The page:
With all fighter units the actual "killing" was mostly done by a small number of pilots and combat effectiveness seems to be more a matter of whether this core of pilots could maintain cohesion in combat. Although obviously number of aircraft shot down affected a fighter formation, just as importantly for combat effectiveness is unit cohesion and integrity in combat. Once a fighter unit becomes broken up into single elements, or elements of pairs of aircraft, and with other aircraft breaking for home because of lost contact with other aircraft, then it's effectiveness as a fighting body is dramatically reduced.

 

I wholeheartedly recommend Bungay's book too Troy. I will say though with one caveat, and that's to get/read the original version of it. For the 70th anniversary an illustrated and highly edited version was released and although good, it doesn't have nearly the scale nor in depth examination that the original has.

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That's simplifying a very complex situation.  All thing being equal, which they never are, a larger force will inflict greater losses on a smaller one.  A more important factor is to have the offensive position tactically.  A smaller force may do well if it starts with a tactical advantage, but is likely to suffer greatly given the reverse.

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22 minutes ago, Graham Boak said:

That's simplifying a very complex situation.  All thing being equal, which they never are, a larger force will inflict greater losses on a smaller one.  A more important factor is to have the offensive position tactically.  A smaller force may do well if it starts with a tactical advantage, but is likely to suffer greatly given the reverse.

 

Sorry Graham but I don't think you understand me.

 

The point I am making is that air combat casualties are a good model for the rule of diminishing returns. That is that the increase in aircraft involved does not equate to the same ratio of increased  casualties. So twice the combatants involved does not automatically equate to twice the number kills or casualties.

 

This is borne out by studying actual engagements. When I get home I can illustrate this with examples of actual BoB interceptions.

 

The percentage increase of a side's aircraft does not equate to that increase of losses on the other side. For example if the Luftwaffe 109s in a combat outnumber RAF fighters 4:1 it does not translate to 4 times the losses on the RAF from a 1:1 engagement. Air combat just does not work out that way.

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I don't doubt it, but do doubt its relevance here.  In the context of this discussion your description can be taken as a recommendation to use more small units rather than fewer large ones (hence 12 Group were wrong) which is certainly generally not the case and arguably not the point here.  Using smaller units guarantees more losses to the defenders.  Park used small forces because he had to, being unable to gather larger forces together in time to intercept bomber formations before they bombed.  This was less of an imperative once the offensive had switched to London - although it must be borne in mind (as I'm sure it was by Park) - that there was no guarantee that this would continue.  Park could have switched to larger formations and attacked bomber formations on their way home, in the expectation that the fewer the bombers that returned, the more difficult it would be for the Luftwaffe to continue the offensive.  Some strategists would (and have) argued that this would have resulted in greater Luftwaffe losses and fewer RAF ones, hence the battle being won earlier.  Park however preferred to have airfields remaining for his fighters to return to, not least for their value as forward bases in the case of invasion.  Not to mention reduced civilian casualties.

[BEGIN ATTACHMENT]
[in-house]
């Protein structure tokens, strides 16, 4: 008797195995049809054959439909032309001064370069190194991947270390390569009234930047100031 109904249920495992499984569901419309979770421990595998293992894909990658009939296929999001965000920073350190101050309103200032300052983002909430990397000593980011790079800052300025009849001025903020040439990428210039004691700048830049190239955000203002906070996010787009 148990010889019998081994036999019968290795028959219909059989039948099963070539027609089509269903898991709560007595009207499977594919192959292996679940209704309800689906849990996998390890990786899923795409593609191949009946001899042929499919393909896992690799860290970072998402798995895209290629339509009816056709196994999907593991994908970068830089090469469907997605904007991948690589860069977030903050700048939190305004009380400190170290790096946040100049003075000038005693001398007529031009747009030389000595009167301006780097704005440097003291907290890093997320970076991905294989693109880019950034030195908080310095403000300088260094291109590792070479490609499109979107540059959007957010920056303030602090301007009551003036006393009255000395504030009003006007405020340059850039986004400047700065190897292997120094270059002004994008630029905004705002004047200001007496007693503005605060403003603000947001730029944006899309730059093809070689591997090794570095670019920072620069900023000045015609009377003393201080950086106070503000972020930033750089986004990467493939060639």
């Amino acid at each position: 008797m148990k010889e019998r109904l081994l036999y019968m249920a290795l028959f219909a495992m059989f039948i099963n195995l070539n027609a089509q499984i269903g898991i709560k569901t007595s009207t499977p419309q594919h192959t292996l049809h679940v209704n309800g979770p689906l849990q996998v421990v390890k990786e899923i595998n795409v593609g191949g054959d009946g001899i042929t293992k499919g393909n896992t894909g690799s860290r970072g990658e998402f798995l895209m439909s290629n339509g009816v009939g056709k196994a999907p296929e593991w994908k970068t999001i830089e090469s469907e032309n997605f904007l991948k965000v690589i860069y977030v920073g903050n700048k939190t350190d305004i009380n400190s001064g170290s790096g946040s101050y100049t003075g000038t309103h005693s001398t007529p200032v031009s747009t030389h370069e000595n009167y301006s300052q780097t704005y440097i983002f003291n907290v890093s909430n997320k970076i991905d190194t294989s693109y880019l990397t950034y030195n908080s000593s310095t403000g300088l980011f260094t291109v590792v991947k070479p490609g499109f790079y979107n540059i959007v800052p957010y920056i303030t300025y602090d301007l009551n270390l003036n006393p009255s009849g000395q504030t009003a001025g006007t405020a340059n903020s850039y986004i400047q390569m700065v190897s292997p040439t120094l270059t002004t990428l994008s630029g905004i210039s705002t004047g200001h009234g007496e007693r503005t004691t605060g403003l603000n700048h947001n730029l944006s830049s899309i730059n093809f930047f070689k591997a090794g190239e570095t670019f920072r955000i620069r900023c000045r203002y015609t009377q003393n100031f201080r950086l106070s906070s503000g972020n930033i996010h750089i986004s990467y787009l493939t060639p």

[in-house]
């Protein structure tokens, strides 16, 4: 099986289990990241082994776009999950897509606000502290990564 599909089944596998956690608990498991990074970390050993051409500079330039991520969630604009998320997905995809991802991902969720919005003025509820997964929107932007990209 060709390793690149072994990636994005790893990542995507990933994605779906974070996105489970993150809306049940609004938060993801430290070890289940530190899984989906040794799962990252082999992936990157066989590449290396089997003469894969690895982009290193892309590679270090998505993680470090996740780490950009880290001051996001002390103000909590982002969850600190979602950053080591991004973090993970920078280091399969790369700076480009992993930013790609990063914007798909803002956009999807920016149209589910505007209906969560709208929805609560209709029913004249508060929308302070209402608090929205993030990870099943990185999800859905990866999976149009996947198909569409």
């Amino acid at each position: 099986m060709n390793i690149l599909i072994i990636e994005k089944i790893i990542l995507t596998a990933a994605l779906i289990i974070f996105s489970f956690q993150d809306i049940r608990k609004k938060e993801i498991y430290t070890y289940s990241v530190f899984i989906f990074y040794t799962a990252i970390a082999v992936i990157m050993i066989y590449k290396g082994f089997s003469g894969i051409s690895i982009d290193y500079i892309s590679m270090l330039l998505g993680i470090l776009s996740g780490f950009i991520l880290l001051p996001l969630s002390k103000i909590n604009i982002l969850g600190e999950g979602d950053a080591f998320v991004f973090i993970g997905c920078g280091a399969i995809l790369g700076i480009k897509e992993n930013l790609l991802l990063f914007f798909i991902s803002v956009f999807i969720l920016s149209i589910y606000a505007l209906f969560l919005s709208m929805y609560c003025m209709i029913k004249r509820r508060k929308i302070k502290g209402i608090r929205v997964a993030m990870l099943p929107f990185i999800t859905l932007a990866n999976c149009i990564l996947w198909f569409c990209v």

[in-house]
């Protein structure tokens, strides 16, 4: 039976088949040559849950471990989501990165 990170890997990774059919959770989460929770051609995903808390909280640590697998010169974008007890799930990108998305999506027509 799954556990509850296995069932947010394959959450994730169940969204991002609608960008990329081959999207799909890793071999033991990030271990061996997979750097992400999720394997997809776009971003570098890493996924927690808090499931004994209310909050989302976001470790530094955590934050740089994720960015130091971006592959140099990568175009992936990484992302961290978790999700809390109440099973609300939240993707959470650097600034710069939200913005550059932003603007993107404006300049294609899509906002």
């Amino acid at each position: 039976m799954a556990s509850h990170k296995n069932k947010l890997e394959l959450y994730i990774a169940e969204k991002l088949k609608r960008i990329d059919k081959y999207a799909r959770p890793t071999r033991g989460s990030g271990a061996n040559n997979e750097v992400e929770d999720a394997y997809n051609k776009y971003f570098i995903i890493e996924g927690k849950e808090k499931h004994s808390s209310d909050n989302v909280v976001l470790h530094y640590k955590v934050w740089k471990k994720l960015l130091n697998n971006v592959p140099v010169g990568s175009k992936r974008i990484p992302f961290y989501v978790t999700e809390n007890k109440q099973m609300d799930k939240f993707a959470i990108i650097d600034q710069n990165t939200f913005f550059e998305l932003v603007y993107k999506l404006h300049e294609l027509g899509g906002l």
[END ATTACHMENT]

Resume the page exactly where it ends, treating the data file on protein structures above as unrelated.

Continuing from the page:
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4 hours ago, Graham Boak said:

I don't doubt it, but do doubt its relevance here.  In the context of this discussion your description can be taken as a recommendation to use more small units rather than fewer large ones (hence 12 Group were wrong) which is certainly generally not the case and arguably not the point here.  Using smaller units guarantees more losses to the defenders.  Park used small forces because he had to, being unable to gather larger forces together in time to intercept bomber formations before they bombed.  This was less of an imperative once the offensive had switched to London - although it must be borne in mind (as I'm sure it was by Park) - that there was no guarantee that this would continue.  Park could have switched to larger formations and attacked bomber formations on their way home, in the expectation that the fewer the bombers that returned, the more difficult it would be for the Luftwaffe to continue the offensive.  Some strategists would (and have) argued that this would have resulted in greater Luftwaffe losses and fewer RAF ones, hence the battle being won earlier.  Park however preferred to have airfields remaining for his fighters to return to, not least for their value as forward bases in the case of invasion.  Not to mention reduced civilian casualties.